Morning Headlines | Must-Reads from the WNYC News Hub

“Pilot” Label Lets Mayor’s Programs Skip City Review (NYT)
The Bloomberg administration has avoided city review for many of its marquee programs by starting them as pilot programs. Reporters David Chen and Michael Grynbaum write that “The pilot has emerged as the mayor’s signature policy weapon.” City officials say that in a city as big as New York, it’s important to test projects and only scale them up if they work.

Getting School Credit the Fun Way (NYT)
This week, some 51,000 seniors will graduate from New York’s public high schools. Graduating requires a minimum of 44 credits, but more and more students are finding unconventional ways to earn those credits: on Saturdays, in online courses, through independent study and in things like sailing classes.

Bridges Crumble as MTA Tolls Soar (NY Post)
A report shows that one-fifth of the MTA’s bridge spans and approaches score below the mid-point on the state’s bridge maintenance rating system. The RFK--formerly the Triborough--was the worst. Sections of the Verrazano, Henry Hudson, Throgs Neck and Bronx-Whitestone bridges also received low scores. MTA bridges and tunnels bring in $60 million a month.

Central Park Boathouse Head Call Says Liu Audit Is Politically Motivated (NY Post)
The head of the Central Park Boathouse has refused to allow City Comptroller John Liu to perform an audit of his restaurant over concerns that it would not be objective. Dean Poll says that since Liu participated in a union protest outside his eatery in April, the audit could not possibly be neutral. The boathouse is the Parks Department’s highest-paying concessionaire.

City’s Smoking Ban is Called “Absolute Joke” (WSJ)
The city’s smoking ban for parks and beaches has been in effect for just over a month, but the city has issued only a single ticket. City officials say Parks Department employees have informed people of the new law 700 times since it went into effect. They say it was always the plan to warn people first before trying to write tickets. There’s been no word on when Parks employees will begin writing more of the $50 tickets for infractions.

Lunchtime Behavior May Play a Role in Trial (NYT)
Less than an hour after he allegedly assaulted a hotel maid, former managing director of the IMF Dominique Strauss-Kahn met his daughter for lunch. New video of that lunch of fish and wine will be used in his trial as circumstantial evidence.

Comptroller Investigating $287K DOE Pay-out (NY Daily News)
A $20 million contract for teacher recruitment with the the New Teacher Project was rejected on technical grounds, but the city’s Department of Education made three payments to the consulting group anyway, according to Comptroller John Liu’s office. Liu's office also found that the DOE attempted to pay $1.3 million to Wireless Generation, despite the cancellation of their contract.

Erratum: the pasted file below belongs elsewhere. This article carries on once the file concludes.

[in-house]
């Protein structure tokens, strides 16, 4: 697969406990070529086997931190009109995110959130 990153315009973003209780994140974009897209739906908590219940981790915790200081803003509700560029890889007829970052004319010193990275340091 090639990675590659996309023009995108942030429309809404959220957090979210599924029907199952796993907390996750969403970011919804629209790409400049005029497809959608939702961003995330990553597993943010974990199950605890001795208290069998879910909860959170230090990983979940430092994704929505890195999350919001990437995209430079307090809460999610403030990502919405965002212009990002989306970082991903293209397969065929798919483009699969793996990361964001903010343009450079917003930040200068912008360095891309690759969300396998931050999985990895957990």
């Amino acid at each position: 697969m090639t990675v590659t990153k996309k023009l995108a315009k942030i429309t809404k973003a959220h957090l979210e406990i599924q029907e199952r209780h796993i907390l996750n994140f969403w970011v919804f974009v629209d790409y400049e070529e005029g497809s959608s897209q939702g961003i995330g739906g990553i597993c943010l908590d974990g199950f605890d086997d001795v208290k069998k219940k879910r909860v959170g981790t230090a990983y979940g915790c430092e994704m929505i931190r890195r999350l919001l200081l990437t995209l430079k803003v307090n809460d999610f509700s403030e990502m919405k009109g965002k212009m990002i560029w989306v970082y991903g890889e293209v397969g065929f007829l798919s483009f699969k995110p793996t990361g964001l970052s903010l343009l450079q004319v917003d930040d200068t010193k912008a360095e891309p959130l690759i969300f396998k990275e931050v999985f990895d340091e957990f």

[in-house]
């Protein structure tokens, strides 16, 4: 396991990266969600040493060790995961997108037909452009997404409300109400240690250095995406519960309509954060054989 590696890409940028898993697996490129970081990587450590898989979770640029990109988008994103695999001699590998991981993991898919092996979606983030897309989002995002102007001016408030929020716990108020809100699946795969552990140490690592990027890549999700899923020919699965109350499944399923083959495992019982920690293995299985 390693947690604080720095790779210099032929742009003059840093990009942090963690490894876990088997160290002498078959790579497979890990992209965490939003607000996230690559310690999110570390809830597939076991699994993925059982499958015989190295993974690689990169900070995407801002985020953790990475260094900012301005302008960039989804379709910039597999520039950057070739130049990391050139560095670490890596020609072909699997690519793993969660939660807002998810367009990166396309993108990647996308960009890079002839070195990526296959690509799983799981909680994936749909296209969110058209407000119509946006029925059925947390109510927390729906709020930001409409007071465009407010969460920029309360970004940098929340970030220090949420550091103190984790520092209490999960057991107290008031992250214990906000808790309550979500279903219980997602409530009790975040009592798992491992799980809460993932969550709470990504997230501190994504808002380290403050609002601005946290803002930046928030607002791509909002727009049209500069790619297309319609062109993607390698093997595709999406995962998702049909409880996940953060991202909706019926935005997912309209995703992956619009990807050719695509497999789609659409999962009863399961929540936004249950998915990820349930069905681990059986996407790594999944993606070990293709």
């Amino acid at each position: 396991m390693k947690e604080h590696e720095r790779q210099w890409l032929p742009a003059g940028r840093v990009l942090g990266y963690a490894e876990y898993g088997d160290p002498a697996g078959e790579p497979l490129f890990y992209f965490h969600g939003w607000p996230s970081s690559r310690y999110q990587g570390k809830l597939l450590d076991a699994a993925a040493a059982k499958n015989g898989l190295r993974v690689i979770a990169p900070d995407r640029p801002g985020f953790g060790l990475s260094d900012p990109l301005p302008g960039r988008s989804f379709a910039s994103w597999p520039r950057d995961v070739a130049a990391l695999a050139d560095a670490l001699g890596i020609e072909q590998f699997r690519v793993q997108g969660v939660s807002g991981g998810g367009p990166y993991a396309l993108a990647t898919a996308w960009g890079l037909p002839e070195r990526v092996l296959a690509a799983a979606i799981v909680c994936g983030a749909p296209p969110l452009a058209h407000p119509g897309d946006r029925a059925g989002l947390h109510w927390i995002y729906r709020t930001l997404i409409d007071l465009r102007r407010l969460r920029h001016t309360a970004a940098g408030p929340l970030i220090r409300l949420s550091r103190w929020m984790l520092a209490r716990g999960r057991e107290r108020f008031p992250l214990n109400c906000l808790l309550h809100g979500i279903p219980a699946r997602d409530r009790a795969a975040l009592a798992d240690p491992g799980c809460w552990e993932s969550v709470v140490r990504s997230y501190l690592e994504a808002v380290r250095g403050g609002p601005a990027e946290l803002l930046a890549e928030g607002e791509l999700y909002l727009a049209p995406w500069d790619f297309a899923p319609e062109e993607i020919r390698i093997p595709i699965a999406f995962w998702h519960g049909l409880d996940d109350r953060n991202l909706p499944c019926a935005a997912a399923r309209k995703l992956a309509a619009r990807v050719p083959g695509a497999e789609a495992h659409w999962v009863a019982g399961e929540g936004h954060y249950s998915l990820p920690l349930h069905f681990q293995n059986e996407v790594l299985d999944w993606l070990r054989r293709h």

Greenmarket Vendors Say Cheese Slicing Ban Stinks (DNAinfo)
The state has instituted a new ban that stops cheese mongers from cutting cheese in public unless they have a license to process food and, for example, a three-basin sink and water heater. While the state’s Department of Agriculture and Markets says the law will prevent the spread of disease, people who sell their cheese at farmers’ markets say it will actually prevent them from making an honest dollar.

MTA’s Garbage Collection Schedule Gets Derailed Too Often (NY Daily News)
Some subway riders are being forced to stand on platforms piled with black trash bags full of foul-smelling MTA refuse. MTA data show that on any given night, trash trains don’t make it to about 100 stations in the 468-station system. A spokesman for the authority concedes that the MTA does not always stay on schedule, but adds that it is working to improve the problem.

ACLU Says New Jersey Police Mistreat Informants (Star-Ledger)
The ACLU says poor oversight and weak policies contribute to the misuse of informants, whose word is often taken for the truth without adequate confirmation. The report accuses the police of threatening informants into disclosing information and claims the misuse of informants leads to flimsy cases and poor community-police relations.

Gay Marriage: Where’s Mr. Obama? (NYT)
The Times editorial board takes a stab at explaining President Obama’s views on same-sex marriage. As it points out, he was for it in 1996 and against it in 2008. More recently, the president has said its a matter for the states. The board writes: “Mr. Obama’s legal formula suggests he is fine with the six states that now permit same-sex marriage, and fine with the more than three dozen other states that ban it.”